It’s hard to tell when Apple is listening. They speak concisely,
infrequently, and only when they’re ready, saying absolutely
nothing in the meantime, even when we’re all screaming about a
product line as if it’s on fire. They make great progress, but
often with courageous losses that never get reversed, so an
extended silence because we’re stuck with a change forever is
indistinguishable from an extended silence because the fix isn’t
But there has clearly been a major shift in direction for the
better since early 2017, and they couldn’t be more clear now:
Apple is listening again, they’ve still got it, and the Mac
I wouldn’t go so far as to say the Mac is back, because it was never gone. It was more subtle than that, I think. Apple simply took its eye off the ball on Mac, with hardware that wasn’t suited to many users’ needs (and infrequently updated) and software that was clearly a lesser priority than iOS.
Apple told us two years ago they were more committed than ever to the pro market. Last week’s new Mac Pro proves it. And on the software side, most of the great new stuff Apple unveiled at WWDC is debuting on iOS 13 and MacOS 10.15 Catalina — SwiftUI, the great new voice control accessibility features, and on and on. For a good long stretch, WWDC felt largely like an iOS developer conference. Last week felt like what WWDC should be: an Apple developer conference. Off the top of my head, it was the best WWDC for Mac users and developers since 2005, when the Intel transition was announced.
In a footnote, Arment writes:
I’m excluding the 2018 MacBook Air because it feels like a stopgap
that wasn’t originally planned to exist — the no-Touch-Bar
13-inch MacBook “Escape” seemed intended to replace it — that was
rushed into the 2016-era generation mid-cycle, rather than being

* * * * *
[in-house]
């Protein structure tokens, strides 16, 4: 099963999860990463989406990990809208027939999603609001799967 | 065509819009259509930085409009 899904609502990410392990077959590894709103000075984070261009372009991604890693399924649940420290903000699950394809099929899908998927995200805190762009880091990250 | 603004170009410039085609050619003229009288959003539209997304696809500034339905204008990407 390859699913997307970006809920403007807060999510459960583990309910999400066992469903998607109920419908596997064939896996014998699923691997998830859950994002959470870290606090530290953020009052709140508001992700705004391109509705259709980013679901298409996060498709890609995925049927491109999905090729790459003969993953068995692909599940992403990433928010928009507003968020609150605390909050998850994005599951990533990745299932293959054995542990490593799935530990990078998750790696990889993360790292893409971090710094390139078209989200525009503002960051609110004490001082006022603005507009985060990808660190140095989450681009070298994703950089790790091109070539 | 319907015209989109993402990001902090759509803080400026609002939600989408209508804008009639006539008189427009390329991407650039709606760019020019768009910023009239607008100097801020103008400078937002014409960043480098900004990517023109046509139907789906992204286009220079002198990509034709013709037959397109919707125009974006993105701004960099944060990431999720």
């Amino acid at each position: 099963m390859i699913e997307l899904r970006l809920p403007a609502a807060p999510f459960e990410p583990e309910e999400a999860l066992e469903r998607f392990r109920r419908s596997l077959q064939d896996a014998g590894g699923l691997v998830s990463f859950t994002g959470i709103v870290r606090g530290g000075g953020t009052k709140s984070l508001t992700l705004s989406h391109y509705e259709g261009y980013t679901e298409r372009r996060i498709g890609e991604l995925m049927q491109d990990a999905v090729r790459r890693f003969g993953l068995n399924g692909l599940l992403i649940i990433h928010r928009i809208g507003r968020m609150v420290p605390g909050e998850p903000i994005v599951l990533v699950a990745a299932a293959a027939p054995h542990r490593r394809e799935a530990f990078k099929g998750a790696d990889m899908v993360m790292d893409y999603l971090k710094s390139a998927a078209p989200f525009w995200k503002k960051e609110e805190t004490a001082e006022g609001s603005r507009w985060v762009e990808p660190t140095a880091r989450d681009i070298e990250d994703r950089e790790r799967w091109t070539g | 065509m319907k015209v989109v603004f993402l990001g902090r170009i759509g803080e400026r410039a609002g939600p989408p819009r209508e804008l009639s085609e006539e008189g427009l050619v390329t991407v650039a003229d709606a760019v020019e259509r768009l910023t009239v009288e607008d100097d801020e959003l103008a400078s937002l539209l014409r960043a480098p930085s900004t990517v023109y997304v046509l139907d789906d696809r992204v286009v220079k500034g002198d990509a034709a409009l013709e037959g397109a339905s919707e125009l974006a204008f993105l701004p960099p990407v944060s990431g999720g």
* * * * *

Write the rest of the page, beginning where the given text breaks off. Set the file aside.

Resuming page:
the first of a new design. Even so, with the large exception of
the butterfly keyboard, it’s quite good.
I think if any MacBook was a stopgap, it was the no-Touch-Bar 13-inch MacBook Pro, not the Air. I think Apple always planned to ship this new Air, but it was delayed for years because they couldn’t get a chip from Intel that fit the thermal profile they needed. When the no-Touch-Bar MacBook Pro was announced, Phil Schiller did indeed compare it to the old non-retina Air — very similar in footprint, weight, and price*, but with faster performance and a retina display. But I never took that as an indication that it was intended as the old Air’s successor. I think Schiller made the comparison simply because he knew the new Air was still a long way off and the no-Touch-Bar MBP really was a decent machine for people who were waiting for a retina Air.
* The no-Touch-Bar MacBook Pro’s initial starting price of $1,499 was a lot higher than the old Air’s starting price of $999, but it was roughly in the range of better-than-the-base-model Air configurations. And as we all know, when the retina Air did debut, it didn’t start at $999 either.
I’m surely not the only person to think, all week long, that this WWDC marks the end of Apple’s NeXT era and the beginning of the Swift era. […]
Even if you’ve been writing mostly in Swift the last few years, you’re still writing in a NeXT context. Your apps still live in that world, whether you know it or not. Your apps are still Objective-C apps in a very real sense.
We can quibble about whether to call the old era Apple’s “NeXT era” or “Objective-C” era. I think it works better to compare language to language, frameworks to frameworks. But it’s the same point. SwiftUI and Combine (and whatever else is yet to come) are that big of a change.
We’ll probably see a lot of Mac apps ported from iPadOS using Catalyst. Some of them — games in particular — might even be good Mac apps. But effectively, Catalyst has already been deprecated. The future of app development on all of Apple’s platforms, including those yet to debut, is SwiftUI.